WASHINGTON D.C. —
WASHINGTON – Here at the east end of the reflection pool on the National Mall, the stone columns stand tall and proud around the men they honor.
As World War II veterans of Elkhart County shuffled down the ramp, their eyes wandered up and down and back and forth. For some, this pristine and polished memorial even took them from now to then.
"I love this," said Merlin Truex of Elkhart as he rested for a moment on a bench. "I’ve been to the other monuments here (in Washington D.C.), but this is the best one of the lot … but I may be prejudiced. I’m amazed, I really am."
An Army quartermaster, Truex was based mostly in Hawaii, but often went on allied invasions in the Pacific. On this humid and overcast day in the nation’s capital he was with his brothers again at the World War II Memorial.
Truex was one of 35 World War II veterans and a handful of Korea and Vietnam war veterans who traveled to the D.C. area on a bus thanks largely to the fundraising efforts of Goshen City Councilman Harlan "Chic" Lantz.
The group of veterans arrived at their shrine just before noon. Trip coordinator Mearl Grabill of Goshen led them to the "Pacific" side of the memorial where they were greeted by an attendant.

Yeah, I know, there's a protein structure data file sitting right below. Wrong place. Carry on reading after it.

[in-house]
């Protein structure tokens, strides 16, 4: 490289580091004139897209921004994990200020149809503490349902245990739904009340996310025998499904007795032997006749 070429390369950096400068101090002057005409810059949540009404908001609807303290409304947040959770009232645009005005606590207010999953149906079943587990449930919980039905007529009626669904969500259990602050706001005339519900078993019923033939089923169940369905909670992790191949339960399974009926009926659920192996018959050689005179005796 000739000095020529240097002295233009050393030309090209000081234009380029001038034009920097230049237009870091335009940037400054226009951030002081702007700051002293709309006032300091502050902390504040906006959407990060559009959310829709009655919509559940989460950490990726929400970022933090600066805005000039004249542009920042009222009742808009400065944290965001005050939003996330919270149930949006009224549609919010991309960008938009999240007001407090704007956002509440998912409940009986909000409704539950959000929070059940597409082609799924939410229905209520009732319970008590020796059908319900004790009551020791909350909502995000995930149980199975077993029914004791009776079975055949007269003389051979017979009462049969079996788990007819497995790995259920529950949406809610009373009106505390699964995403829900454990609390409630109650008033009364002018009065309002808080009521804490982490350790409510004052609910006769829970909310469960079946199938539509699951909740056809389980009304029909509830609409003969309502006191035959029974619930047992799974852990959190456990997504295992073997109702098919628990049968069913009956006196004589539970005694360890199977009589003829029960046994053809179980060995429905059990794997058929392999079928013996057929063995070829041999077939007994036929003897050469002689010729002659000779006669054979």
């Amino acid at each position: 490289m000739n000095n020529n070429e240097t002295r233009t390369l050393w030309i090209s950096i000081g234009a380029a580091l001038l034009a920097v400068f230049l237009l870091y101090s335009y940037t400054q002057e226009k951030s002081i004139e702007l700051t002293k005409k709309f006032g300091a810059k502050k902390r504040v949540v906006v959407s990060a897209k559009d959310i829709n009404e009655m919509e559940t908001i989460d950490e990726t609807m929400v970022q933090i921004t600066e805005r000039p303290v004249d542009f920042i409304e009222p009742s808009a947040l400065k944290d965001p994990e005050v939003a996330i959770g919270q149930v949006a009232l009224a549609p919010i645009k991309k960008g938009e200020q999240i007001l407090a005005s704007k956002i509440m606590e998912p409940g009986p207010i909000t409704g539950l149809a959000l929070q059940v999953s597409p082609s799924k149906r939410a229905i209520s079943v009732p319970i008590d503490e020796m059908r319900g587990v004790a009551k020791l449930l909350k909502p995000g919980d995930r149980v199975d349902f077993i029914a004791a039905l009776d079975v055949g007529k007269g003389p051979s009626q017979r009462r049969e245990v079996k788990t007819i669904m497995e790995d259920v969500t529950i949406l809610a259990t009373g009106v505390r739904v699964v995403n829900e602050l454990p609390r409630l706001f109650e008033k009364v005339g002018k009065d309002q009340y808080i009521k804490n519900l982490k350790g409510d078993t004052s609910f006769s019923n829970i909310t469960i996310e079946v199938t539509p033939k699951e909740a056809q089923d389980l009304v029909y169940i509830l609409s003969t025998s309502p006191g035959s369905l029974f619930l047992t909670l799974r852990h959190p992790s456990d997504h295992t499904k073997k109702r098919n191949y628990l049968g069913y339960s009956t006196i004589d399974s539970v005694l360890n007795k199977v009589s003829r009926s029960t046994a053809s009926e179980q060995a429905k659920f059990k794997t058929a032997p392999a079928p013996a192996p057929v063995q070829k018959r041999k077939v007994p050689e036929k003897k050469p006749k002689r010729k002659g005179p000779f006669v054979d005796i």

"We have," Grabill proclaimed as he shook the man’s hand, "a 56-band of angels."
The man smiled, welcomed them all into the memorial and thanked many of them for their service as they passed.
For nearly two hours the men strolled around the memorial, reading the walls and sharing their stories. The group even gathered for photo holding American flags that were given to them as a memento of their trip. They even held flags for other Elkhart County World War II vets who wanted to make the trip but couldn’t. Those flags will be carried back to Indiana and given to those men.